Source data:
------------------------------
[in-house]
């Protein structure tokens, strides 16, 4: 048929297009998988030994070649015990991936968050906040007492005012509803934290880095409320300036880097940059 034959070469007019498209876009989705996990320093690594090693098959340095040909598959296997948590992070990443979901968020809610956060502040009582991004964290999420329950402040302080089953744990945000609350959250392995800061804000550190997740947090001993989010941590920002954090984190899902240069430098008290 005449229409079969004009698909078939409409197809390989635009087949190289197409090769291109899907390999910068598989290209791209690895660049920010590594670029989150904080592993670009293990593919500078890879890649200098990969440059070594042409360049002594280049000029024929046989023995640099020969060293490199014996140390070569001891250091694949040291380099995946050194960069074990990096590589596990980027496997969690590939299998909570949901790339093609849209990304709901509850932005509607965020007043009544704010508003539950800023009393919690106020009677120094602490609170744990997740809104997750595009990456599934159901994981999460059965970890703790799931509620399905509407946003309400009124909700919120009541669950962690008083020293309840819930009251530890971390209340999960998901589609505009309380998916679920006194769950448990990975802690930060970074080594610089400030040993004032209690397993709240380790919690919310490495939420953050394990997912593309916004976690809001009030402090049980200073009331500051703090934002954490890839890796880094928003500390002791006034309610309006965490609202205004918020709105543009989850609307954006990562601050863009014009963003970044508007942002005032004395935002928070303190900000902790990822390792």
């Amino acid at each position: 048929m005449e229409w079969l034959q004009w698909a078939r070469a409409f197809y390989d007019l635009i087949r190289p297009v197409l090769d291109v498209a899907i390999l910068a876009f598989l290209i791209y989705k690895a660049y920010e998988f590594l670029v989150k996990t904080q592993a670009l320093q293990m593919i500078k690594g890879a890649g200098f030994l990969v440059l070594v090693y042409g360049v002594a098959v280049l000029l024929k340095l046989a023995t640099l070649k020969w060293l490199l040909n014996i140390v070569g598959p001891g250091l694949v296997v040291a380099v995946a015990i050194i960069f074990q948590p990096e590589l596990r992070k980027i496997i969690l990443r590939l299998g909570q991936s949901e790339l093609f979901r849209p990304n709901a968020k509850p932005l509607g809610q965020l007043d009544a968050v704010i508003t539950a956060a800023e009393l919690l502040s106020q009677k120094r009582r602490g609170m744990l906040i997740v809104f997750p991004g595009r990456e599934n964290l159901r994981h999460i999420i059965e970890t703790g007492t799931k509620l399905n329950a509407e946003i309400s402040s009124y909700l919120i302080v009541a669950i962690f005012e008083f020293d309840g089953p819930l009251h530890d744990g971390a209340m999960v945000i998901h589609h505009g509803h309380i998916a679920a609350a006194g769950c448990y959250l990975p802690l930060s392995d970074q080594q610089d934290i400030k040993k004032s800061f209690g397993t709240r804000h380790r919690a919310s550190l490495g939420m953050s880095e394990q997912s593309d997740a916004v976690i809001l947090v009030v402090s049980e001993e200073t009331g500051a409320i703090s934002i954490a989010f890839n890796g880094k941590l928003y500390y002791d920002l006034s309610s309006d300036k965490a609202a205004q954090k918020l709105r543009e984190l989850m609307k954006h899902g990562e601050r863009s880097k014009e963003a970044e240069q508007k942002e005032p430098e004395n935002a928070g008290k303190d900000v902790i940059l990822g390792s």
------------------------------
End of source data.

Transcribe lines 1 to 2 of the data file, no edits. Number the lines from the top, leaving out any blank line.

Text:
[in-house]
């Protein structure tokens, strides 16, 4: 048929297009998988030994070649015990991936968050906040007492005012509803934290880095409320300036880097940059 034959070469007019498209876009989705996990320093690594090693098959340095040909598959296997948590992070990443979901968020809610956060502040009582991004964290999420329950402040302080089953744990945000609350959250392995800061804000550190997740947090001993989010941590920002954090984190899902240069430098008290 005449229409079969004009698909078939409409197809390989635009087949190289197409090769291109899907390999910068598989290209791209690895660049920010590594670029989150904080592993670009293990593919500078890879890649200098990969440059070594042409360049002594280049000029024929046989023995640099020969060293490199014996140390070569001891250091694949040291380099995946050194960069074990990096590589596990980027496997969690590939299998909570949901790339093609849209990304709901509850932005509607965020007043009544704010508003539950800023009393919690106020009677120094602490609170744990997740809104997750595009990456599934159901994981999460059965970890703790799931509620399905509407946003309400009124909700919120009541669950962690008083020293309840819930009251530890971390209340999960998901589609505009309380998916679920006194769950448990990975802690930060970074080594610089400030040993004032209690397993709240380790919690919310490495939420953050394990997912593309916004976690809001009030402090049980200073009331500051703090934002954490890839890796880094928003500390002791006034309610309006965490609202205004918020709105543009989850609307954006990562601050863009014009963003970044508007942002005032004395935002928070303190900000902790990822390792």